604 Now

B.C. Woman Can’t Use Sperm From Deceased Husband, Court Rules

BC Gender Transition

A B.C. woman recently lost her fight in court to preserve her late husband’s sperm.

Her husband unexpectedly died in October 2018 and did not leave a will.

So, within hours of his death, the woman, whose name has been withheld, made a plea to the court to approve the removal of her husband’s sperm.

RELATED: Woman In Hospital Parking Lot With Injured Foot Told To Call 911 For Ambulance

The couple recently had a child before the husband’s (known as D.T) death. But the couple had both agreed they wanted more kids in the future, to give their daughter siblings.

The sperm has sat frozen since October 2018, while the court determined the legal implications of giving rights over to another person’s reproductive material.


B.C. Case Determines Sperm Ownership

But the B.C. Supreme Court Justice David Masuhara reluctantly dismissed the petition.

Masuhara explained that while he understood both parents likely did want a larger family, they needed to formalize those wishes in writing, before the case of death.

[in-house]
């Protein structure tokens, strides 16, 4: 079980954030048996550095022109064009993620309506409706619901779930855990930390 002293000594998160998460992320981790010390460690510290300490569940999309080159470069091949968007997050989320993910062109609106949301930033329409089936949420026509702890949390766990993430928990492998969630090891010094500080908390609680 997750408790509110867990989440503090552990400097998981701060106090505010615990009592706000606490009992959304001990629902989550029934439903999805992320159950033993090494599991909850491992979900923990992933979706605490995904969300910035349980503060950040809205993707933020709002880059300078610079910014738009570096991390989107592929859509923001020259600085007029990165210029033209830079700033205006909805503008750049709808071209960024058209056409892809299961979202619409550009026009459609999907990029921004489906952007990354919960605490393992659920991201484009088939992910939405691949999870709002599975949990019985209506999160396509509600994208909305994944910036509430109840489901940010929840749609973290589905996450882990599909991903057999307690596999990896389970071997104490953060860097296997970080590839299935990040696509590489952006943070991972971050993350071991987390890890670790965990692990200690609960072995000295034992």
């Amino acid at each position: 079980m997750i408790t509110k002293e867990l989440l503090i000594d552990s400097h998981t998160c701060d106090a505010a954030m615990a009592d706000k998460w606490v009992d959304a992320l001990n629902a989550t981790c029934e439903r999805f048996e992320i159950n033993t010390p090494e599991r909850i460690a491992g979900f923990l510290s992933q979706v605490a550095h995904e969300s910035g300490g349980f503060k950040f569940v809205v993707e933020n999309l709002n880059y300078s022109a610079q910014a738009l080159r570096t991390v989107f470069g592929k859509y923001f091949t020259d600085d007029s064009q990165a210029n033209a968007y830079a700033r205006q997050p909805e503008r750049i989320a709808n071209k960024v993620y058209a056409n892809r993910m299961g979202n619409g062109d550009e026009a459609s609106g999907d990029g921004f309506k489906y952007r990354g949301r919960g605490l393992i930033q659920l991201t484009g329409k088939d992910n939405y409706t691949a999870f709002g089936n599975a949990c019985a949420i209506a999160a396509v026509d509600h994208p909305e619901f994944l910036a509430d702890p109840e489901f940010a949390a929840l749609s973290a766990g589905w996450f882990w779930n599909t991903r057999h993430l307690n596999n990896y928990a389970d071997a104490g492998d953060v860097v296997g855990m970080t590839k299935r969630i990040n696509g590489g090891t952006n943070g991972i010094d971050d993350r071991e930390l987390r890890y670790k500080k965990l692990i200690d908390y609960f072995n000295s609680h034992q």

“Regrettably, that is not the case here,” he wrote in the 12-page ruling.

The couple had been married for three years before D.T.’s death.

Masuhara wrote there was evidence showing that D.T. looked forward to having more children and enjoyed being a parent.

But when it came to writing a will, “Like most other young couples, they had not put their minds to that circumstance,” Masuhara wrote.

The judge pointed to a similar case, where a young man had not written it in his will that he wanted his sperm to be stored. But he had made the point clear to his wife, a nurse and a social worker.

D.T.’s wishes were never made clear in that way, which was a factor in Masuhara’s decision to reject the woman’s case.

According to the Assisted Human Reproduction Act, taking reproductive material is prohibited without proper consent.

“No person shall remove human reproductive material from a donor’s body after the donor’s death for the purpose of creating an embryo unless the donor of the material has given written consent,” it says.

The wife argued that the sperm was essentially her property, but the judge rejected that claim.

For more B.C. news read about the plans for Surrey’s new hospital. Or catch up on new statistics about how safe Uber rides are.

For more Vancouver news, read out News section.


Log in or create an account to save content

Become a local insider